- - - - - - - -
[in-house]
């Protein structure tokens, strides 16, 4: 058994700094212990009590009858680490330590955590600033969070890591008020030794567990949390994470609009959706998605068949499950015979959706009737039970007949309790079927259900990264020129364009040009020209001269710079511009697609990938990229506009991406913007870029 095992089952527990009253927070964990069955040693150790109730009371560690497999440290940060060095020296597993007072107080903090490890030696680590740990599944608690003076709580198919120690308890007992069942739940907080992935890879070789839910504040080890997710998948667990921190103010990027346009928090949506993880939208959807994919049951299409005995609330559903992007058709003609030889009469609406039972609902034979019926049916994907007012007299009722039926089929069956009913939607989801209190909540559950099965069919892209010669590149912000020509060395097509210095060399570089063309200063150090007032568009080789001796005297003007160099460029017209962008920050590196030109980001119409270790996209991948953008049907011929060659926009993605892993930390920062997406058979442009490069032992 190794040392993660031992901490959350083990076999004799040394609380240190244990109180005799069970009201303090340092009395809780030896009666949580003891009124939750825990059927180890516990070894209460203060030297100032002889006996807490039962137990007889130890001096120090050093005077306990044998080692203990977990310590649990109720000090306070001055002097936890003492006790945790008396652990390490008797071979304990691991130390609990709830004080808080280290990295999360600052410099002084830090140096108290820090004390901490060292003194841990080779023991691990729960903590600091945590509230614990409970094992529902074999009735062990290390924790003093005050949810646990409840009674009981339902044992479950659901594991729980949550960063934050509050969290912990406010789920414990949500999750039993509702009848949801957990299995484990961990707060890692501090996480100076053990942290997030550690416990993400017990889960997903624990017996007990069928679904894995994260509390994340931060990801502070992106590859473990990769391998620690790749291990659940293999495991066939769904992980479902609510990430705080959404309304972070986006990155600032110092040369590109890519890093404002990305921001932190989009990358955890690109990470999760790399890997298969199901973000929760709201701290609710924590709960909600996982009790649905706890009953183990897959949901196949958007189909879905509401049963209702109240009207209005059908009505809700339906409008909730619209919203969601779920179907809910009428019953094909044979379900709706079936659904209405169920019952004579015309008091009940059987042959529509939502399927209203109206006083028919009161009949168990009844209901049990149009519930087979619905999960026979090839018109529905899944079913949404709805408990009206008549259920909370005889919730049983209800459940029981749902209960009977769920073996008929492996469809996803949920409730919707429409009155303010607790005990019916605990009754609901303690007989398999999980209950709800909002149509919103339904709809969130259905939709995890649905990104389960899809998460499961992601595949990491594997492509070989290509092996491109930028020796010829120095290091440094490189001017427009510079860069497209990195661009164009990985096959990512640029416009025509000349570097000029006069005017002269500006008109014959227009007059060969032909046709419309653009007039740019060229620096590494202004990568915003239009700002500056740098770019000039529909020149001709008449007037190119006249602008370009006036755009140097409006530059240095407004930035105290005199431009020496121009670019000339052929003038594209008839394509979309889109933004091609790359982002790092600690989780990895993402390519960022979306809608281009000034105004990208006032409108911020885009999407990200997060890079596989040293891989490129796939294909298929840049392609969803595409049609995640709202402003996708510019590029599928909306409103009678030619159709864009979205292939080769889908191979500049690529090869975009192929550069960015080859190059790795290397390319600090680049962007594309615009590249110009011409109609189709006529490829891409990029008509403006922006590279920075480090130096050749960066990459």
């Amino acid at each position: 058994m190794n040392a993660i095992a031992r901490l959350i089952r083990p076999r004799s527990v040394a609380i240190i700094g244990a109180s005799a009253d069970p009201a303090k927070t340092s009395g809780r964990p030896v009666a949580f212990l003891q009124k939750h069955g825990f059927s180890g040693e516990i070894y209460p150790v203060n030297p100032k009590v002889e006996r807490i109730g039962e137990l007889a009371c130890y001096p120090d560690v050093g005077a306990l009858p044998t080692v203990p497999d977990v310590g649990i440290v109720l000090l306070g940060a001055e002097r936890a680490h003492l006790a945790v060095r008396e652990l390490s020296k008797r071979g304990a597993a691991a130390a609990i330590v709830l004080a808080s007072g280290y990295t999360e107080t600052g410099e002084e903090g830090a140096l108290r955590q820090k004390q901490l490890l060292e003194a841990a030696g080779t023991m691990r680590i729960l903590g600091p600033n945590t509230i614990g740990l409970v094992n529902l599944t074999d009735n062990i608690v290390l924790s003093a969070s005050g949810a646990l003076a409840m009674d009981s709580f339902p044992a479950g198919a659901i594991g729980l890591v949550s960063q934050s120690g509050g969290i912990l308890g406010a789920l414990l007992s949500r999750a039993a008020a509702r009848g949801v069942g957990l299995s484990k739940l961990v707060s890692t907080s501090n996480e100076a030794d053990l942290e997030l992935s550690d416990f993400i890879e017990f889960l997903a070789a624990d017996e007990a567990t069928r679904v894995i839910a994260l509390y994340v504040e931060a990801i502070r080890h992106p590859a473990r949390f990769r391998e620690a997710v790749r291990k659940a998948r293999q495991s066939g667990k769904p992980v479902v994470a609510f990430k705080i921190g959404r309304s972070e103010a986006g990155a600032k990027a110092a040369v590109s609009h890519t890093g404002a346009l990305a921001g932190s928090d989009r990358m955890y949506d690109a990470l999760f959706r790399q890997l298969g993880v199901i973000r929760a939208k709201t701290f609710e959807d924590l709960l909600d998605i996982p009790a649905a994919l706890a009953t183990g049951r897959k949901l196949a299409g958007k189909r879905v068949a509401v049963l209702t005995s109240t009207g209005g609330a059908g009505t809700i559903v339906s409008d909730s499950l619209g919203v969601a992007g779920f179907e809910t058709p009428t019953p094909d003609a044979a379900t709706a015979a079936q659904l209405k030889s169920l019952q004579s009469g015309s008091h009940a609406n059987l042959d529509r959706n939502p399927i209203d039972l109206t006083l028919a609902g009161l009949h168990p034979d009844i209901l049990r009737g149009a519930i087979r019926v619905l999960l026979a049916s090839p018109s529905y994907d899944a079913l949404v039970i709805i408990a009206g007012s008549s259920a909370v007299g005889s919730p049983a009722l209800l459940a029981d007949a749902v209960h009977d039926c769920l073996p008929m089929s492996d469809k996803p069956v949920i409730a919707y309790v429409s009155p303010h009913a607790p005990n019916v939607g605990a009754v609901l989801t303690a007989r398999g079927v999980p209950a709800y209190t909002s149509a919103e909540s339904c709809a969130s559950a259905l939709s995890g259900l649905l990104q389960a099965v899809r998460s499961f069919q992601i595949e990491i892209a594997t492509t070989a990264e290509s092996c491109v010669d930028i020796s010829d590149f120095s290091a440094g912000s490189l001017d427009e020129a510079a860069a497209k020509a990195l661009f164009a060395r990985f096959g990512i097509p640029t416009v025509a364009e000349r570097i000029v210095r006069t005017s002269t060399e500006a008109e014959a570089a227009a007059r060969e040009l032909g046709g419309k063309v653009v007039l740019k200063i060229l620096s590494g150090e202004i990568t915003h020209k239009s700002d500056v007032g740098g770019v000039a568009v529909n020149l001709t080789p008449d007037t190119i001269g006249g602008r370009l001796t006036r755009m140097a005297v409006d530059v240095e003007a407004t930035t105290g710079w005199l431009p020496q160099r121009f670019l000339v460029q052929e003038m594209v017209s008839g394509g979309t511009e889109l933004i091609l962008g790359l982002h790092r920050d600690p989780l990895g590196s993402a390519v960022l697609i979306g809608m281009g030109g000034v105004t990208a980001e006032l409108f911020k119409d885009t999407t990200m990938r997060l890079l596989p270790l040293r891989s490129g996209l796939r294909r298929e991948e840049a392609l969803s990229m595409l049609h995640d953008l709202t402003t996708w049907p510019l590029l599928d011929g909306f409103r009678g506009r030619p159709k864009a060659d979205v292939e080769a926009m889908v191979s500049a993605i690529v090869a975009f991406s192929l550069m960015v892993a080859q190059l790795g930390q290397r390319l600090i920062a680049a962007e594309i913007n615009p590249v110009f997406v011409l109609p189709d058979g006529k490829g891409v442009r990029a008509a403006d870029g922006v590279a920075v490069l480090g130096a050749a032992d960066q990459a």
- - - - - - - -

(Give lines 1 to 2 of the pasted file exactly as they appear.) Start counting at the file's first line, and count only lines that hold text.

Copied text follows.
[in-house]
């Protein structure tokens, strides 16, 4: 058994700094212990009590009858680490330590955590600033969070890591008020030794567990949390994470609009959706998605068949499950015979959706009737039970007949309790079927259900990264020129364009040009020209001269710079511009697609990938990229506009991406913007870029 095992089952527990009253927070964990069955040693150790109730009371560690497999440290940060060095020296597993007072107080903090490890030696680590740990599944608690003076709580198919120690308890007992069942739940907080992935890879070789839910504040080890997710998948667990921190103010990027346009928090949506993880939208959807994919049951299409005995609330559903992007058709003609030889009469609406039972609902034979019926049916994907007012007299009722039926089929069956009913939607989801209190909540559950099965069919892209010669590149912000020509060395097509210095060399570089063309200063150090007032568009080789001796005297003007160099460029017209962008920050590196030109980001119409270790996209991948953008049907011929060659926009993605892993930390920062997406058979442009490069032992 190794040392993660031992901490959350083990076999004799040394609380240190244990109180005799069970009201303090340092009395809780030896009666949580003891009124939750825990059927180890516990070894209460203060030297100032002889006996807490039962137990007889130890001096120090050093005077306990044998080692203990977990310590649990109720000090306070001055002097936890003492006790945790008396652990390490008797071979304990691991130390609990709830004080808080280290990295999360600052410099002084830090140096108290820090004390901490060292003194841990080779023991691990729960903590600091945590509230614990409970094992529902074999009735062990290390924790003093005050949810646990409840009674009981339902044992479950659901594991729980949550960063934050509050969290912990406010789920414990949500999750039993509702009848949801957990299995484990961990707060890692501090996480100076053990942290997030550690416990993400017990889960997903624990017996007990069928679904894995994260509390994340931060990801502070992106590859473990990769391998620690790749291990659940293999495991066939769904992980479902609510990430705080959404309304972070986006990155600032110092040369590109890519890093404002990305921001932190989009990358955890690109990470999760790399890997298969199901973000929760709201701290609710924590709960909600996982009790649905706890009953183990897959949901196949958007189909879905509401049963209702109240009207209005059908009505809700339906409008909730619209919203969601779920179907809910009428019953094909044979379900709706079936659904209405169920019952004579015309008091009940059987042959529509939502399927209203109206006083028919009161009949168990009844209901049990149009519930087979619905999960026979090839018109529905899944079913949404709805408990009206008549259920909370005889919730049983209800459940029981749902209960009977769920073996008929492996469809996803949920409730919707429409009155303010607790005990019916605990009754609901303690007989398999999980209950709800909002149509919103339904709809969130259905939709995890649905990104389960899809998460499961992601595949990491594997492509070989290509092996491109930028020796010829120095290091440094490189001017427009510079860069497209990195661009164009990985096959990512640029416009025509000349570097000029006069005017002269500006008109014959227009007059060969032909046709419309653009007039740019060229620096590494202004990568915003239009700002500056740098770019000039529909020149001709008449007037190119006249602008370009006036755009140097409006530059240095407004930035105290005199431009020496121009670019000339052929003038594209008839394509979309889109933004091609790359982002790092600690989780990895993402390519960022979306809608281009000034105004990208006032409108911020885009999407990200997060890079596989040293891989490129796939294909298929840049392609969803595409049609995640709202402003996708510019590029599928909306409103009678030619159709864009979205292939080769889908191979500049690529090869975009192929550069960015080859190059790795290397390319600090680049962007594309615009590249110009011409109609189709006529490829891409990029008509403006922006590279920075480090130096050749960066990459």